Karl Nickel's Falter 1 tailless aircraft

Discussion in 'Aircraft Design / Aerodynamics / New Technology' started by danmoser, Feb 16, 2014.

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  1. Feb 16, 2014 #1

    danmoser

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    I've always been intrigued by the late Dr. Karl Nickel's "Falter 1" ultralight aircraft design.
    Only two pages of his book, "Tailless Aircraft in Theory and Practice", co-authored by Micheal Wohlfahrt, had mentioned it... scanned pages attached here:
    p160.jpg p161.jpg

    Karl, a protege of the Horten brothers, had apparently never quite bought into their bell-shaped lift distribution (BSLD) concept, as his book seems focused on the attainment of elliptical lift distribution as being the ultimate desired goal.

    The Falter 1, a cooperative effort with a fellow named Ali Schmidt, reportedly attained full 3-axis control by manipulating induced drag, and without the use of any vertical control surfaces, or the Hortens' BSLD methods.
    Even deliberate side slips were demonstrated under full control.

    Why Karl's book did not go into more detail on this promising design concept is a mystery.

    I've always wanted to know more about the Falter 1 design, but my research has come up empty thus far.

    So I start this new thread as a plea for more information about the Falter 1.
    I'm hoping our friends from Europe on this forum will know more about this unique aircraft design.
     
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  2. Feb 16, 2014 #2

    ThadBeier

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    Seems impossible to have independent control over all three axes with only two controls surfaces. Just sayin'
     
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  3. Feb 16, 2014 #3

    danmoser

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    I believe there are actually 4 control surfaces.. inboard & outboard.. left & right.. but I could be mistaken.. adequate details were not provided.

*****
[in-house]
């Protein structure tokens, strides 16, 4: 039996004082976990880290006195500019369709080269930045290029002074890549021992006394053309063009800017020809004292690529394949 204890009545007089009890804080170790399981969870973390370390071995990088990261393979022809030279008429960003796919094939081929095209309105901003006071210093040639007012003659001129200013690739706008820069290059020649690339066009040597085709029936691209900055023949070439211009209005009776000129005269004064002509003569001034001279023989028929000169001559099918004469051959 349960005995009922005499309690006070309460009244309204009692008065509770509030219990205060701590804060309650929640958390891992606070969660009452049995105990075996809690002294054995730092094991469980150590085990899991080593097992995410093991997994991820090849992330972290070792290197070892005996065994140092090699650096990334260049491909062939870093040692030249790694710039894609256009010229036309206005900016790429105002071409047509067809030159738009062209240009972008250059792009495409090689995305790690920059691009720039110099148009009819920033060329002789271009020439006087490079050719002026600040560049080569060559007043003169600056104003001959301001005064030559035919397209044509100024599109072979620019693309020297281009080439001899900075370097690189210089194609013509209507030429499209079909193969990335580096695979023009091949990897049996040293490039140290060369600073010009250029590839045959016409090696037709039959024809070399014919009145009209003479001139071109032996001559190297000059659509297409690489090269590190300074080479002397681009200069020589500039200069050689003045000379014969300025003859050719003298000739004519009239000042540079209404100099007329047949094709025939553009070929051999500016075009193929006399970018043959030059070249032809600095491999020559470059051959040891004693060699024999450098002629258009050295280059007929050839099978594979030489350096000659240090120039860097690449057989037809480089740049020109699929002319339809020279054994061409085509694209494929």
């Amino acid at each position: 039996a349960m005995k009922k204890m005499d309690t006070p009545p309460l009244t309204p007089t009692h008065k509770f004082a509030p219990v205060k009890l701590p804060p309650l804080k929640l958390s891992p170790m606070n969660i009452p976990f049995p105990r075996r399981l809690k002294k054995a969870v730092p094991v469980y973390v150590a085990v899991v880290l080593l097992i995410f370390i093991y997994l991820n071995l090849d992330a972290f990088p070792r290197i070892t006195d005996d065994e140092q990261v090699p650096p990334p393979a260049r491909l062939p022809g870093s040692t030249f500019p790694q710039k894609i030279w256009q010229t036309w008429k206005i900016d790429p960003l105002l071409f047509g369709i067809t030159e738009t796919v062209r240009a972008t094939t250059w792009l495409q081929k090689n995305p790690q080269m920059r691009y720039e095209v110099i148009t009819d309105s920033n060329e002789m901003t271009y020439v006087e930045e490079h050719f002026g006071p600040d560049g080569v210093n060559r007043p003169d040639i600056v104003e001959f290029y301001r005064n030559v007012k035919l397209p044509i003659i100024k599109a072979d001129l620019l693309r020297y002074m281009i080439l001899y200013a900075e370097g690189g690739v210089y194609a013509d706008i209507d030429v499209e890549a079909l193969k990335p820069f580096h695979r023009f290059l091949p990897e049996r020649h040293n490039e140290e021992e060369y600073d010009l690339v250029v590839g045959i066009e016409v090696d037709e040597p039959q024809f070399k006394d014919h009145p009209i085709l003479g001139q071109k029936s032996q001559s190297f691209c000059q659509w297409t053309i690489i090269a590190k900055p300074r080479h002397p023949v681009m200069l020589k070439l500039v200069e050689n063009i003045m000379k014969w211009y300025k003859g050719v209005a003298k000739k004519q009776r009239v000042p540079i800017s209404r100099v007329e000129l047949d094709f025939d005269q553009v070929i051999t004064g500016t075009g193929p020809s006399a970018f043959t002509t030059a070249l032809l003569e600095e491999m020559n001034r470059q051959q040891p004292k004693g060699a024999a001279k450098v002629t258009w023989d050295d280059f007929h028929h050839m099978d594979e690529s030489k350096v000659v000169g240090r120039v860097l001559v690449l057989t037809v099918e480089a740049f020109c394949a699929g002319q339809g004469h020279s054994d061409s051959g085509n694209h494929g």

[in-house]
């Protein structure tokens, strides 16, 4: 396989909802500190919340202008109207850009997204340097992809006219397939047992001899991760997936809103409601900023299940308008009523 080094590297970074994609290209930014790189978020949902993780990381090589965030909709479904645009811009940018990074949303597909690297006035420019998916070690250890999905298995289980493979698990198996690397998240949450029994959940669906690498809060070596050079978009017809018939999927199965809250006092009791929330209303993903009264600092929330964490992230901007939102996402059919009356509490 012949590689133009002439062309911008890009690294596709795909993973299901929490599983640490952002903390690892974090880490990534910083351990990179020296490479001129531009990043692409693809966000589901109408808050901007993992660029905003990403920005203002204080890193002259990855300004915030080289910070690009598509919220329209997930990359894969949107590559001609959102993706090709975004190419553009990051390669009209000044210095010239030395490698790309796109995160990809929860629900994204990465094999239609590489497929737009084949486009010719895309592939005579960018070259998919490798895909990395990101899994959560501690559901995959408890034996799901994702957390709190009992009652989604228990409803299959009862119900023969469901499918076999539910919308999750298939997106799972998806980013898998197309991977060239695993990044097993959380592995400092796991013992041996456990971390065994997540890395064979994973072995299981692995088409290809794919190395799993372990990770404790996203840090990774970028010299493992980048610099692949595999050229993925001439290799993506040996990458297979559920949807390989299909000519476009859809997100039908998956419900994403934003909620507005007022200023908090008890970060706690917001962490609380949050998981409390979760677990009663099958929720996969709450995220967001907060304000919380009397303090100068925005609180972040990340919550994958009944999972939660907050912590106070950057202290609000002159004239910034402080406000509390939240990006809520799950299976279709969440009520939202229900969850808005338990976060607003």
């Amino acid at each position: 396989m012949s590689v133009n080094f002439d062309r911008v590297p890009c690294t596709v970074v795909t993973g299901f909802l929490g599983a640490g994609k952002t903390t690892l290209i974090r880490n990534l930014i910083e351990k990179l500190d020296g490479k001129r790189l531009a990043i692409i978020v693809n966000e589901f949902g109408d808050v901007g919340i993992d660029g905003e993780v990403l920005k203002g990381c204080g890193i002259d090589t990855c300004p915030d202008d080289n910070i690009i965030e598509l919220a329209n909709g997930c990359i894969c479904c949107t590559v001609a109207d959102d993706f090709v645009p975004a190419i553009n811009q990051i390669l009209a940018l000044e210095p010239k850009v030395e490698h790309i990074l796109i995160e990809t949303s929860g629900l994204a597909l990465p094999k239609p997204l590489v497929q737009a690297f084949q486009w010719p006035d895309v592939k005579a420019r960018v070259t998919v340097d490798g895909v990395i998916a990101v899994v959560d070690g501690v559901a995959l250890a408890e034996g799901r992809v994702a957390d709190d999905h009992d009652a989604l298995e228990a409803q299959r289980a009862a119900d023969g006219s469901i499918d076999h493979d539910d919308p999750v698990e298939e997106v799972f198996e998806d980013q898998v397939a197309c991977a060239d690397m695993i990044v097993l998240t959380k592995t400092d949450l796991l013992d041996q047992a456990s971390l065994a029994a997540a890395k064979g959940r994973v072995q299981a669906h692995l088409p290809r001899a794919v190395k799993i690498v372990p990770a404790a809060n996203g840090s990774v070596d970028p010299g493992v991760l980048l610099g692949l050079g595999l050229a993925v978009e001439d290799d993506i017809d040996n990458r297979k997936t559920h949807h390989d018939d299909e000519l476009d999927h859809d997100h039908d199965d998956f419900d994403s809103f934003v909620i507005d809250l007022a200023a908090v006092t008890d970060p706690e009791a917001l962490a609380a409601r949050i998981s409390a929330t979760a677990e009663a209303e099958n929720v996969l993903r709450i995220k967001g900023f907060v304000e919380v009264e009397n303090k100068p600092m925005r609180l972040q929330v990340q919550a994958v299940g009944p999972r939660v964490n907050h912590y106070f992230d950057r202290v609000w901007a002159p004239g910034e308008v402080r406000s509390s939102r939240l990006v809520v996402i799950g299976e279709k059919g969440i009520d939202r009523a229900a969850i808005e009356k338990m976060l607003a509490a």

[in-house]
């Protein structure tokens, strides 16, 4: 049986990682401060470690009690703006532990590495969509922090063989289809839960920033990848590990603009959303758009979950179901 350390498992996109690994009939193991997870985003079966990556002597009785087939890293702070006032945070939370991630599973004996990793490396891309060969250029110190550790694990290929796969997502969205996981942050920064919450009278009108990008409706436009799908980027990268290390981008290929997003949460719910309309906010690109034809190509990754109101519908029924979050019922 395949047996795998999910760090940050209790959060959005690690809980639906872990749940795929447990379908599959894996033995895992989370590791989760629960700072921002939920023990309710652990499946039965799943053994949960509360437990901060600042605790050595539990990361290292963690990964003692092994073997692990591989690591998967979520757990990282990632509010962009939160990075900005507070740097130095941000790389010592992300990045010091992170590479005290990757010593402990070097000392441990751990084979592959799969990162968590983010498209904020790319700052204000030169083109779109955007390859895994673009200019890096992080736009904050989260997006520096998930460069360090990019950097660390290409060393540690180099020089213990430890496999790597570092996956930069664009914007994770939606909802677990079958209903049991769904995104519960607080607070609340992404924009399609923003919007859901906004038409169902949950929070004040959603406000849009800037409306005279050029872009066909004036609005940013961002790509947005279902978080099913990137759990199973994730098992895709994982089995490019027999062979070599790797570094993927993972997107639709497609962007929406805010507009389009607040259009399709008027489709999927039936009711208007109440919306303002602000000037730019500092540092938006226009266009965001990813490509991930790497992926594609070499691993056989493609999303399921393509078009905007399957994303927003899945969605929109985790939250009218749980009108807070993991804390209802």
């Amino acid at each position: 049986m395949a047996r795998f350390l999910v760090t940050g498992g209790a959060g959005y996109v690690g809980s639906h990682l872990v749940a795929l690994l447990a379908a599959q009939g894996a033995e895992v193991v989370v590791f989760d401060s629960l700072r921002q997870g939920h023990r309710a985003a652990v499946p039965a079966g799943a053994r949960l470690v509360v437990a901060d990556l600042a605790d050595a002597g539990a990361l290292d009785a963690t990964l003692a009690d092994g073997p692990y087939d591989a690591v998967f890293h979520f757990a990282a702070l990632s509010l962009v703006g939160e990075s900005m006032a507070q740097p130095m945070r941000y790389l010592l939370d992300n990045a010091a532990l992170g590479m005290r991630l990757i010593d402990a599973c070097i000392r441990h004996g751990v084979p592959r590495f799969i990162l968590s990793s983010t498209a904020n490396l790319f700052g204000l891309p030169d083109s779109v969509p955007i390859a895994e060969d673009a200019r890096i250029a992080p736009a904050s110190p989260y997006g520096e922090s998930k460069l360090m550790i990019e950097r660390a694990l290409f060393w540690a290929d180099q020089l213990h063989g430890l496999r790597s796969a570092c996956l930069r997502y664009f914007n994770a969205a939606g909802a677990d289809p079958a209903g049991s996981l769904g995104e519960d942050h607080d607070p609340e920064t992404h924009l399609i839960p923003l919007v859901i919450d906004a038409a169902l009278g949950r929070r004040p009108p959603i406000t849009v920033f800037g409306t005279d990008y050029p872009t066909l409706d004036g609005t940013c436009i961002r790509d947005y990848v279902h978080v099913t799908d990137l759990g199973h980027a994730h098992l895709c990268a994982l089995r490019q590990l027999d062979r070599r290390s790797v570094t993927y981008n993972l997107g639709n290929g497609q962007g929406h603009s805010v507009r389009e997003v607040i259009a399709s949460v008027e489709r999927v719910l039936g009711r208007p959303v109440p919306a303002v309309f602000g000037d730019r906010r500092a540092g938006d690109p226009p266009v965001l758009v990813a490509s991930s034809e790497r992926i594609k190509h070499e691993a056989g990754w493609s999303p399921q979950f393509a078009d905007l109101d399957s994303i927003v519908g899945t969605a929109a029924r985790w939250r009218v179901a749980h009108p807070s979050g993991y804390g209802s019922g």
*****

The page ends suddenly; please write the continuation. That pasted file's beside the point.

4. Feb 16, 2014 #4

    Aerowerx

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    Thad:

    Yes, it is possible. If you read the text and carefully study the pictures you will see that what appears as 'normal' ailerons is actually two (on each side) separate controls with a single fabric covering. Notice in one picture that there is a slight twist to the 'aileron'. Elsewhere in the book he talks about multiple control 'flaps' on a flying wing, working together in different combinations to produce the 3-axis control functions.

    Dan:

    I am intrigued by this also, and have been unable to find any other information either.
     
  5. Feb 16, 2014 #5

    Aerowerx

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    You beat me to it, Dan! You must have been typing at the same time as I was.

    As I stated, elsewhere in the book he talks about multiple 'flaps' on each side with an elaborate mixing system. In this case I think he simplified it to only 2 on each side. What tricks people is the continuous covering which makes it look like only one control.
     
  6. Feb 16, 2014 #6

    danmoser

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    Yes, I agree.. in sections 4.4, 4.5 and 4.6 of the book, he provides hints.. there is a reference to the mid-span and outboard control surfaces as elevators and ailerons, respectively ..
    This gives me a clue as to how he connected the Falter 1 control system linkages.. but no specifics given.
    Apparently Frise nose devices can be used on the ailerons, but not on the elevators.. makes sense!

    BTW, I've seen the German language version of this book free online.. but I don't have the link handy.
     
  7. Feb 16, 2014 #7

    Aerowerx

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    I got a copy of the English version from the local public library, by interlibrary loan.

    Took me two tries (could only keep it for 2 weeks at a time), but I managed to read clear through it and then scan in the chapters of most interest to me. I think there where only 2 or 3 that I did not scan. (You are allowed to make copies for your own 'research' purposes, according to USA copyright laws.)

    I took 'translating written German' in college, but that was 28 years ago. So I would be interested in the free German version. Maybe I could read it with a dictionary in my lap!
     
  8. Feb 17, 2014 #8

    nickec

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    "On each side it had two independently working control surfaces."

    The second image you posted is annotated with the above quote from page 161. So definitely four surfaces in total - two per panel.

    That book is full of very interesting information. Just my opinion.
     
  9. Feb 17, 2014 #9
  10. Feb 17, 2014 #10
  11. Feb 17, 2014 #11